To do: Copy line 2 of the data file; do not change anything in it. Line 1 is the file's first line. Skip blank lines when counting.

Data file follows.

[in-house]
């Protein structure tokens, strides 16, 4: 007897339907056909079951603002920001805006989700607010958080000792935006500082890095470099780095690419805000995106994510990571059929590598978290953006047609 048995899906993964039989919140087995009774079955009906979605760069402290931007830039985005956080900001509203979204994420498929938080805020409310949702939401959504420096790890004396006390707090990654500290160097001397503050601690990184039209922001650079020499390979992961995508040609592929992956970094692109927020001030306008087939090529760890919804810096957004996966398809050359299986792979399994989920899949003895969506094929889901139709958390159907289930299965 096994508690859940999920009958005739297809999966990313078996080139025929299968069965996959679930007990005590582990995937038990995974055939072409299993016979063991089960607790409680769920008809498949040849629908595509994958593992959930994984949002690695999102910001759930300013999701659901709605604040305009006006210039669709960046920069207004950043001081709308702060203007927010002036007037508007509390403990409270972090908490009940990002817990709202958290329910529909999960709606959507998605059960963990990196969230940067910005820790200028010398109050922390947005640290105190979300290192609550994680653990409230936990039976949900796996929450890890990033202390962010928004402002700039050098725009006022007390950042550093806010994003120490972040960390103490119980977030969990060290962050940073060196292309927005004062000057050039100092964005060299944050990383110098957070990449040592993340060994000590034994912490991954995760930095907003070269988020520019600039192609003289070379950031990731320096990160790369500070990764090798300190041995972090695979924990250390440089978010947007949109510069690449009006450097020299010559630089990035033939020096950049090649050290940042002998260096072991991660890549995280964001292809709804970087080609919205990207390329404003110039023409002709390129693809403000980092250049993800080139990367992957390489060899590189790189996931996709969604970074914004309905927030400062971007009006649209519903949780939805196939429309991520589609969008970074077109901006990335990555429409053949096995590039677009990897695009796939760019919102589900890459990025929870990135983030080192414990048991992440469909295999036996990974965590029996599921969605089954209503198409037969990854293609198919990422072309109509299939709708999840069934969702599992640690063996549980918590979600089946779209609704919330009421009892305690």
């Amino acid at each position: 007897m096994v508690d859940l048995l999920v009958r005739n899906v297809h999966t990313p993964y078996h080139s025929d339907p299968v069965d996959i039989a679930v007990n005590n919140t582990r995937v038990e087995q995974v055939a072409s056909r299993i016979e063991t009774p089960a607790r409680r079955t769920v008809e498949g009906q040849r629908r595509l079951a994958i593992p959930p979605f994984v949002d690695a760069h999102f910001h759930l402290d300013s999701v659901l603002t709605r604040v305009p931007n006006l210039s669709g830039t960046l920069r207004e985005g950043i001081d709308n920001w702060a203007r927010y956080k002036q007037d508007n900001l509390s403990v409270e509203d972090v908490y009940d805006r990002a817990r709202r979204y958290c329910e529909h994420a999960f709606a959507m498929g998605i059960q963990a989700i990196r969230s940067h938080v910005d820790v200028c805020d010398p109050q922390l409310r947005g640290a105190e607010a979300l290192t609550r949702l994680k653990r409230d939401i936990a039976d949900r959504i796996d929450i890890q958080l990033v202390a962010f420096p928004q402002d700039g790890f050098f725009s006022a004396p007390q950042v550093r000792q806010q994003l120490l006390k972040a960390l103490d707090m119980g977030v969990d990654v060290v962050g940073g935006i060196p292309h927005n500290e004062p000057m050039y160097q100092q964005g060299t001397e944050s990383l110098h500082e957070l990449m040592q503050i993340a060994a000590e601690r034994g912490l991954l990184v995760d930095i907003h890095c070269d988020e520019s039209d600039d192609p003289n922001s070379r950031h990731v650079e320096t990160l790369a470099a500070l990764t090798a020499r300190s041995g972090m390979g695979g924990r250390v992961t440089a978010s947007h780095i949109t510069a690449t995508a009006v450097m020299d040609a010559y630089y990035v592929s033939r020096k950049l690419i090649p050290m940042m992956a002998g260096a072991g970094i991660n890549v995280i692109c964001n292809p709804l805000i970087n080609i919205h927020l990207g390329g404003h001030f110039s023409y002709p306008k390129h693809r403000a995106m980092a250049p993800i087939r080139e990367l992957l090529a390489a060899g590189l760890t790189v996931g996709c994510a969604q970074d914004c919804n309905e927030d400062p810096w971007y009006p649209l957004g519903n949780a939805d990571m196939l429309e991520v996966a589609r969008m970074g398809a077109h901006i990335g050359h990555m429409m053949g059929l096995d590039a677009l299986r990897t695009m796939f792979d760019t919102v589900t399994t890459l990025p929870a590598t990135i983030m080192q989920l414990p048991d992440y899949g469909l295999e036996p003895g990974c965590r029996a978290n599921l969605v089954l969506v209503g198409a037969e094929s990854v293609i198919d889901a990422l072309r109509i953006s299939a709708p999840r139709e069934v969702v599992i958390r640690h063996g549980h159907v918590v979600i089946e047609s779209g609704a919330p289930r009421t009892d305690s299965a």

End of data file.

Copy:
């Protein structure tokens, strides 16, 4: 007897339907056909079951603002920001805006989700607010958080000792935006500082890095470099780095690419805000995106994510990571059929590598978290953006047609 048995899906993964039989919140087995009774079955009906979605760069402290931007830039985005956080900001509203979204994420498929938080805020409310949702939401959504420096790890004396006390707090990654500290160097001397503050601690990184039209922001650079020499390979992961995508040609592929992956970094692109927020001030306008087939090529760890919804810096957004996966398809050359299986792979399994989920899949003895969506094929889901139709958390159907289930299965 096994508690859940999920009958005739297809999966990313078996080139025929299968069965996959679930007990005590582990995937038990995974055939072409299993016979063991089960607790409680769920008809498949040849629908595509994958593992959930994984949002690695999102910001759930300013999701659901709605604040305009006006210039669709960046920069207004950043001081709308702060203007927010002036007037508007509390403990409270972090908490009940990002817990709202958290329910529909999960709606959507998605059960963990990196969230940067910005820790200028010398109050922390947005640290105190979300290192609550994680653990409230936990039976949900796996929450890890990033202390962010928004402002700039050098725009006022007390950042550093806010994003120490972040960390103490119980977030969990060290962050940073060196292309927005004062000057050039100092964005060299944050990383110098957070990449040592993340060994000590034994912490991954995760930095907003070269988020520019600039192609003289070379950031990731320096990160790369500070990764090798300190041995972090695979924990250390440089978010947007949109510069690449009006450097020299010559630089990035033939020096950049090649050290940042002998260096072991991660890549995280964001292809709804970087080609919205990207390329404003110039023409002709390129693809403000980092250049993800080139990367992957390489060899590189790189996931996709969604970074914004309905927030400062971007009006649209519903949780939805196939429309991520589609969008970074077109901006990335990555429409053949096995590039677009990897695009796939760019919102589900890459990025929870990135983030080192414990048991992440469909295999036996990974965590029996599921969605089954209503198409037969990854293609198919990422072309109509299939709708999840069934969702599992640690063996549980918590979600089946779209609704919330009421009892305690």